Central Security Service
Emblem of the Central Security Service
|Headquarters||Fort Meade, Maryland, U.S.|
|Website||Page on NSA.gov|
The Central Security Service (CSS) is an agency of the United States Department of Defense, which was established in 1972 to integrate the National Security Agency (NSA) and the Service Cryptologic Components (SCC) of the United States Armed Forces in the field of signals intelligence, cryptology, and information assurance at the tactical level. In 2002, the CSS had approximately 25,000 uniformed members.
After World War II ended, the United States had two military organizations for the collection of signals intelligence (SIGINT): the Army Security Agency (ASA) and the Naval Communications Intelligence Organization (OP-20-G). The latter was deactivated and reorganized into the much smaller Communications Support Activities (CSA) in 1946, leaving ASA as the main SIGINT agency. Additionally, the United States Air Force established its own US Air Force Security Service (USAFSS) for the collection of communications intelligence in 1948.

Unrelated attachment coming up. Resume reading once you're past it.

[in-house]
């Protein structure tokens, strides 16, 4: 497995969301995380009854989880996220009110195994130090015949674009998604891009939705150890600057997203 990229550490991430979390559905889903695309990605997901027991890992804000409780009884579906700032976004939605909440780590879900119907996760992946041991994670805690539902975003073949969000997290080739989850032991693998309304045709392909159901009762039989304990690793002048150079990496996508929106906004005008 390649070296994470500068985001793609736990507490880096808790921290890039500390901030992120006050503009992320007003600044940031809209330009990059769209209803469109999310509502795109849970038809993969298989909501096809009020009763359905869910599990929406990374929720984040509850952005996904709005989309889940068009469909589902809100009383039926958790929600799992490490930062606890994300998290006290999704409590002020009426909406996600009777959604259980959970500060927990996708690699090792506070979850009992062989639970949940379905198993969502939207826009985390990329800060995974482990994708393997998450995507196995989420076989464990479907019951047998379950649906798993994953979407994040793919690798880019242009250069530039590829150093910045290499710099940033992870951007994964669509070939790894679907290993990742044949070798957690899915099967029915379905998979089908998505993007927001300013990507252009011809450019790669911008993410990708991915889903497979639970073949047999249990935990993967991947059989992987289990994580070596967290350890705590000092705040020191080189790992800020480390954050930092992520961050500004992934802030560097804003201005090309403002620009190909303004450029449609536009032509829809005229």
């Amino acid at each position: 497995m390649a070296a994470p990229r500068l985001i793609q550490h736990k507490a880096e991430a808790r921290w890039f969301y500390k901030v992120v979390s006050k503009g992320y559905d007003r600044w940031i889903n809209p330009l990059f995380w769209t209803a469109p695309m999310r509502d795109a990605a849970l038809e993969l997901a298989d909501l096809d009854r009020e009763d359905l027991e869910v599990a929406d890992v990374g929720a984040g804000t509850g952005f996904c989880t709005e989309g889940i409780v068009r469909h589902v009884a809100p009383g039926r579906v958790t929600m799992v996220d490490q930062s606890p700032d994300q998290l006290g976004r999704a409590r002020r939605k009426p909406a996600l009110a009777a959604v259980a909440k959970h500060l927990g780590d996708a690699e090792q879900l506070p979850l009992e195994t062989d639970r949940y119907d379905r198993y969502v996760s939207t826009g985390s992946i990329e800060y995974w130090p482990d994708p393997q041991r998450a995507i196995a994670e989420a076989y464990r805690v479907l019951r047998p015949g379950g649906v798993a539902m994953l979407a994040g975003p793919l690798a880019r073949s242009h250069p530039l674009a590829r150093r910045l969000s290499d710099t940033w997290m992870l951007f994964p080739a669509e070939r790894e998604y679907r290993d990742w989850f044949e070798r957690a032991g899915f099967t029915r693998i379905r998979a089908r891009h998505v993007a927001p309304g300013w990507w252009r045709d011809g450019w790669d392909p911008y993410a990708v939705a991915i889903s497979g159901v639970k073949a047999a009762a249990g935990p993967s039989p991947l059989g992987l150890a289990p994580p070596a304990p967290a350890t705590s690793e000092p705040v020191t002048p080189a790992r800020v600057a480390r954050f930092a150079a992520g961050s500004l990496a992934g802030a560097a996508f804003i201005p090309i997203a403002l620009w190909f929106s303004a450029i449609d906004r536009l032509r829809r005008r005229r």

On May 20, 1949, the Secretary of Defense created the Armed Forces Security Agency (AFSA), which became responsible for the direction and control of all US communications intelligence (COMINT) and communications security (COMSEC) activities. However, at the tactical level these tasks continued to be performed by the respective army, navy, and air force agencies, which were not willing to accept the authority of the newly created AFSA. In trying to get control over the military SIGINT elements, AFSA was replaced by the new and more powerful National Security Agency (NSA) on October 24, 1952.
Tactical military intelligence was traditionally collected by specialized soldiers, sailors, airmen, Marines, and coast guardsmen deployed around the world. For example, during the Vietnam War, each of the military services deployed its own cryptologic units, supported by the NSA, which set up a number of SIGINT Support Groups (SSGs) as merging points for signal intelligence. With increasing cryptologic requirements, the military SIGINT systems had to be updated and unified and therefore it was planned to integrate NSA and the Service Cryptologic Agencies (SCAs) into a new unified command, with NSA absorbing SCA functions.